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Slack: Getting Past Burnout, Busywork, and the Myth of Total Efficiency Paperback – April 9, 2002
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From Publishers Weekly
Copyright 2001 Cahners Business Information, Inc.--This text refers to an out of print or unavailable edition of this title.
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* In our constant quest to make our organizations more efficient (reduction of overhead, standardization of processes, overworking management and resources), we have actually made them less effective. The solution lies in (re)introducing `slack'. Slack is the lubricant required to effect change, it is the degree of freedom that enables reinvention and true effectiveness.
* Multitasking and overtime, thought to be ways of getting the most out of the teams, are actually having a negative impact on productivity. Multitasking, specifically for knowledge workers, causes at least a 15% penalty in productivity. It is much higher for tasks (such as troubleshooting or design for instance) that require complete immersion before the resource can actually make progress. Systematic overtime is also proven to be an ineffective way of improving project cycle-time. While it may provide short term gains, the demands it puts on resources quickly reduces their productivity and effectiveness. An alternative to systematic overtime are well calculated and well timed sprints (focused and value-added, yet handled as exceptions).
* Overworked managers also have a very negative impact on organizational effectiveness. It is indeed managers, and more specifically middle managers, that can the most effectively champion and effect change in organizations. The more overworked they are, the less time they have to reinvent the ways of working.Read more ›
Tom DeMarco, co-author (with Tim Lister) of the magnificent "Peopleware", has done it again. Although "Slack" runs a little over 200 pages, you will probably read it in less than four hours because it is actually quite hard to put down. You will keep on thinking, "Yes, I've seen that!" and "Those words ring a bell".
In the course of his consultancy practice, which has taken him into many organizations including Apple, HP, Lucent and IBM, DeMarco has noticed a lot of counterproductive management behaviour. Many acts and policies that look good in the short term lead to corporate death in the longer term. More specifically, it is always possible to squeeze out a few more percentage points of "efficiency" - but only at the cost of damaging morale, precipitating burnout and losing the flexibility without which sensible decisions cannot be made.
Faster isn't always better. Effectiveness matters more than efficiency. People are not interchangeable "resources". Without challenge and growth, the best employees soon leave. Overheads are not necessarily bad. Consciously or subconsciously, we already know these things. DeMarco just hammers them home so we will never forget them again.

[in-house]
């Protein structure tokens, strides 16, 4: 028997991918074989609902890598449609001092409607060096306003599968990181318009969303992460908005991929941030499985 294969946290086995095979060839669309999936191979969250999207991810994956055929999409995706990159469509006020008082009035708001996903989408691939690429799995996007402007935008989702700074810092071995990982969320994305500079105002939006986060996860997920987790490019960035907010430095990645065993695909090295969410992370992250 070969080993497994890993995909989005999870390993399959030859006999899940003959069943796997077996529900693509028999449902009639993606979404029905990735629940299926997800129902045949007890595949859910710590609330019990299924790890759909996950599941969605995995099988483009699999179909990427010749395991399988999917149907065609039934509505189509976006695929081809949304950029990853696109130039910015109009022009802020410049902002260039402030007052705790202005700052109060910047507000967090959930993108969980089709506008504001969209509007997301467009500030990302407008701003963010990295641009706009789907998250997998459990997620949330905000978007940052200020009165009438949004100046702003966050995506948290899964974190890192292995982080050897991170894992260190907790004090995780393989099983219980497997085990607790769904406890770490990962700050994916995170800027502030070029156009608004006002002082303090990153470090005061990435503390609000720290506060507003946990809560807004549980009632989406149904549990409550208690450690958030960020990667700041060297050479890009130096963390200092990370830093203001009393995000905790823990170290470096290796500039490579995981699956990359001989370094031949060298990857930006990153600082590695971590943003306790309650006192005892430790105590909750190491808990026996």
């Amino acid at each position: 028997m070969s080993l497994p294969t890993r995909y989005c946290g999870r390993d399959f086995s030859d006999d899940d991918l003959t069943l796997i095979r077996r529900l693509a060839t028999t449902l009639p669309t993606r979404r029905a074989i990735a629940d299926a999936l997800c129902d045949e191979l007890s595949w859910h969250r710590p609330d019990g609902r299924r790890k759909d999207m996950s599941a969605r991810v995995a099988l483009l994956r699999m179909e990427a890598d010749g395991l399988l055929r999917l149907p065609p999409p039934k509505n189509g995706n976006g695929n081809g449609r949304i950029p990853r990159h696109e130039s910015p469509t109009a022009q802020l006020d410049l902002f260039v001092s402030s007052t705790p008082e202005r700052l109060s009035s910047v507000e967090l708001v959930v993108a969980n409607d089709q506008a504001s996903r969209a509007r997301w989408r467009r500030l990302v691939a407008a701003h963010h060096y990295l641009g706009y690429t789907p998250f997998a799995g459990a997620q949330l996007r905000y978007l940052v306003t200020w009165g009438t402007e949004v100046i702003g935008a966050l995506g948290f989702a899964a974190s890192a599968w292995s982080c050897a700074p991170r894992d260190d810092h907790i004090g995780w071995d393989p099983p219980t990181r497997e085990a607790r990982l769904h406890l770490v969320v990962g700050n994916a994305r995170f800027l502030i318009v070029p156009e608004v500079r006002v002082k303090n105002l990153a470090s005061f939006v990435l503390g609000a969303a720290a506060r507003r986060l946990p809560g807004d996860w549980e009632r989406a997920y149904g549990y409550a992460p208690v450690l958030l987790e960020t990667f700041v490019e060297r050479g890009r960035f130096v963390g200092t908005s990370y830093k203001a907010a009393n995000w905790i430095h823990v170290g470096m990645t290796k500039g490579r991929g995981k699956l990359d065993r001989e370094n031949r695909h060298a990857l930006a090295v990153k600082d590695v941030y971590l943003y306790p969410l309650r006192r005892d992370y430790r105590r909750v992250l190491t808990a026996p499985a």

I really have only one quibble with "Slack". DeMarco has no business criticising Dilbert and his fellow engineers for "giving up" on their pointy-haired bosses.Read more ›
This book is in sharp contrast to practices that have plagued the workers for decades; women who sewed in sweatshop factories in the early 1900's were carefully monitored on how long they took to make bathroom breaks. Even now software is available that can count every keystroke a worker makes (to check on their efficiency.) The dream that careful monitoring and structuring of the workplace to get the maximum "juice" out of workers is disproved in this book.
This isn't even totally new information; a very old study found that brightening the lights in a factory improved performance. Then another study found that DIMMING the lights also improved performance. In other words, people are not machines. They need downtime, change, meaningful work and mental breaks or they burn out. A very timely and helpful book.
Most Recent Customer Reviews
Really useful recommendations to managers. Some of them are not obvious, which makes it interesting to learn. Read it and change your company!Published 1 month ago by Evgeniy
Not enough data or evidence to support the main idea. Half the book is filled with unrelated chapters with generic management advice.Published 9 months ago by Bill Papantoniou
I found the author's insights on the importance of building in slack essential and his focus on effectiveness vice efficiency instrumental. Read morePublished 9 months ago by Christopher Alexander
Best management book I've ever read for managing teams of knowledge workers. Very down to earth advice, and Mr. Read morePublished 11 months ago by L. Hale
Theory of Constraints, but for people and people managers.Published 12 months ago by Anthony Mastrean
Definitely worth reading for anyone seeking to change the culture of an organization of people who use their brains to work.Published 12 months ago by Amazon Customer
This was on a "what's our CEO reading" list from several years ago. I don't think many of the principles from the book made it into our work environment/culture... Read morePublished 13 months ago by M. Deibler
Really liked this little book. Great read even if some of the examples feels like they are outdated and at times a bit too American. Read morePublished 17 months ago by Magnus Siverbrant